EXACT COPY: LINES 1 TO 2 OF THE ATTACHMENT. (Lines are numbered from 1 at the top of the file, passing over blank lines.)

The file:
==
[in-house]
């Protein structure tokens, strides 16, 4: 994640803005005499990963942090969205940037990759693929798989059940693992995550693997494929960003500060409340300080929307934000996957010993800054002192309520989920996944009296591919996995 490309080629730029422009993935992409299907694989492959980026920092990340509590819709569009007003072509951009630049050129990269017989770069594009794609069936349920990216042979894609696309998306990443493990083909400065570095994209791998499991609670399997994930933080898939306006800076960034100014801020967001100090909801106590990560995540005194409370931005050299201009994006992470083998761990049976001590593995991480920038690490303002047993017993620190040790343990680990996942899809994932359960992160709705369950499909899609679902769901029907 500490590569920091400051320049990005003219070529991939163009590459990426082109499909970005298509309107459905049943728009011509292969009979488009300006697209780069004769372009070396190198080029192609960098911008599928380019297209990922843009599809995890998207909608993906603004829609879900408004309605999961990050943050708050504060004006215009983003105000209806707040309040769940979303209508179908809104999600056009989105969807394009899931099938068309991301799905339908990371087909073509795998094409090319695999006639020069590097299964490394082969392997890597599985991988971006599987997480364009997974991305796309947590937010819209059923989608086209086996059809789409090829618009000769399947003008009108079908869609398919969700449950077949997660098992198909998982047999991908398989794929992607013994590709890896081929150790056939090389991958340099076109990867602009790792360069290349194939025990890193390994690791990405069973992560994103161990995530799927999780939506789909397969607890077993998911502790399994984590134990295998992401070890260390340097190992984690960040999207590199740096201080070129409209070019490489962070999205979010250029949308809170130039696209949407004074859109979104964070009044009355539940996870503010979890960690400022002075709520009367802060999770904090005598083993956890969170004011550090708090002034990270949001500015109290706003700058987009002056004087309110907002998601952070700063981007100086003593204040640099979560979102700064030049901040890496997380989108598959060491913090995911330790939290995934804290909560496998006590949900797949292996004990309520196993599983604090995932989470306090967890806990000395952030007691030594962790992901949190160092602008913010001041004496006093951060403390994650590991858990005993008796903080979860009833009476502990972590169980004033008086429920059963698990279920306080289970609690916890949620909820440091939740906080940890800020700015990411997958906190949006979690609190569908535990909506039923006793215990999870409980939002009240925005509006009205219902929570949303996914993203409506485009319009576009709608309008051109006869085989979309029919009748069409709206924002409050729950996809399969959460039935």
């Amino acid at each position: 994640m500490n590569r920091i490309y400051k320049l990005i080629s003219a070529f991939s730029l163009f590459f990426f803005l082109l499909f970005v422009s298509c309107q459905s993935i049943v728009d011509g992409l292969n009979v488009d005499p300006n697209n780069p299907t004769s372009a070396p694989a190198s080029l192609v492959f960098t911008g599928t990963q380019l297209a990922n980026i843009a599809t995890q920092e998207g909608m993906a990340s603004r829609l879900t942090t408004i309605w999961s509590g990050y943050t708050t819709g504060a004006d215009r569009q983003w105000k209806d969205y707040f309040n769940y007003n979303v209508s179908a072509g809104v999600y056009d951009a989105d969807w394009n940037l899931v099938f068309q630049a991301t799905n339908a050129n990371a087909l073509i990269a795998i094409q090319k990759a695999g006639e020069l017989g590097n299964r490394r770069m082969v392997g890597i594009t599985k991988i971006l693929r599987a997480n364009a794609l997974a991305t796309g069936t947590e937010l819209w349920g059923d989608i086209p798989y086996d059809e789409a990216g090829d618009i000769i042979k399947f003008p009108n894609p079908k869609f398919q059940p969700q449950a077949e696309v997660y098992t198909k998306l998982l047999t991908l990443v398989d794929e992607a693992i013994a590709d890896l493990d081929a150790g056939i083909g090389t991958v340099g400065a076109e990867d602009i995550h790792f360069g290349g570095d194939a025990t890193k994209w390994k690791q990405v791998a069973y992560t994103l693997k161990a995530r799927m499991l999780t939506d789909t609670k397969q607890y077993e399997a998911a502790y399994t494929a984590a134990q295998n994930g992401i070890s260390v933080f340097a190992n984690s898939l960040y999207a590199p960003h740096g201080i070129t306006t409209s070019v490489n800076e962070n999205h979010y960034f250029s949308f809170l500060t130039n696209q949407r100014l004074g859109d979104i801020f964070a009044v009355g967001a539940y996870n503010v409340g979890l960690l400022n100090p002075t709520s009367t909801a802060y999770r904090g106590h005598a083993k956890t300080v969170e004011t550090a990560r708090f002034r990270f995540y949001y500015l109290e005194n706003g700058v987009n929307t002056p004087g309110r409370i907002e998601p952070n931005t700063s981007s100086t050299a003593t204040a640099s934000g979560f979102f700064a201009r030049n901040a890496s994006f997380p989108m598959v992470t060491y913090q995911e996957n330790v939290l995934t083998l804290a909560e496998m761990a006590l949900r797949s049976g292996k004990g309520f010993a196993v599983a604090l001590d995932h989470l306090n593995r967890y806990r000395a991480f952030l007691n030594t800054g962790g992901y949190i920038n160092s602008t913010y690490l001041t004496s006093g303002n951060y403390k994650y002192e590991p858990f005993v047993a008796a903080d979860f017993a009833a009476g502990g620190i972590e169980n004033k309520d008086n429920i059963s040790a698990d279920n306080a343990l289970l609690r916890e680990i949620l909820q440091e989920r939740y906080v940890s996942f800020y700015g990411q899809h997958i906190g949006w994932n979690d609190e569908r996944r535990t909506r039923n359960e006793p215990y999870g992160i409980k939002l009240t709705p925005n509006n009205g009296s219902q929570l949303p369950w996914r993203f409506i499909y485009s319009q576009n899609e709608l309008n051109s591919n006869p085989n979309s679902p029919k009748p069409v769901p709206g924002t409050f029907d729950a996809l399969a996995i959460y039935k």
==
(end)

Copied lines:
[in-house]
């Protein structure tokens, strides 16, 4: 994640803005005499990963942090969205940037990759693929798989059940693992995550693997494929960003500060409340300080929307934000996957010993800054002192309520989920996944009296591919996995 490309080629730029422009993935992409299907694989492959980026920092990340509590819709569009007003072509951009630049050129990269017989770069594009794609069936349920990216042979894609696309998306990443493990083909400065570095994209791998499991609670399997994930933080898939306006800076960034100014801020967001100090909801106590990560995540005194409370931005050299201009994006992470083998761990049976001590593995991480920038690490303002047993017993620190040790343990680990996942899809994932359960992160709705369950499909899609679902769901029907 500490590569920091400051320049990005003219070529991939163009590459990426082109499909970005298509309107459905049943728009011509292969009979488009300006697209780069004769372009070396190198080029192609960098911008599928380019297209990922843009599809995890998207909608993906603004829609879900408004309605999961990050943050708050504060004006215009983003105000209806707040309040769940979303209508179908809104999600056009989105969807394009899931099938068309991301799905339908990371087909073509795998094409090319695999006639020069590097299964490394082969392997890597599985991988971006599987997480364009997974991305796309947590937010819209059923989608086209086996059809789409090829618009000769399947003008009108079908869609398919969700449950077949997660098992198909998982047999991908398989794929992607013994590709890896081929150790056939090389991958340099076109990867602009790792360069290349194939025990890193390994690791990405069973992560994103161990995530799927999780939506789909397969607890077993998911502790399994984590134990295998992401070890260390340097190992984690960040999207590199740096201080070129409209070019490489962070999205979010250029949308809170130039696209949407004074859109979104964070009044009355539940996870503010979890960690400022002075709520009367802060999770904090005598083993956890969170004011550090708090002034990270949001500015109290706003700058987009002056004087309110907002998601952070700063981007100086003593204040640099979560979102700064030049901040890496997380989108598959060491913090995911330790939290995934804290909560496998006590949900797949292996004990309520196993599983604090995932989470306090967890806990000395952030007691030594962790992901949190160092602008913010001041004496006093951060403390994650590991858990005993008796903080979860009833009476502990972590169980004033008086429920059963698990279920306080289970609690916890949620909820440091939740906080940890800020700015990411997958906190949006979690609190569908535990909506039923006793215990999870409980939002009240925005509006009205219902929570949303996914993203409506485009319009576009709608309008051109006869085989979309029919009748069409709206924002409050729950996809399969959460039935």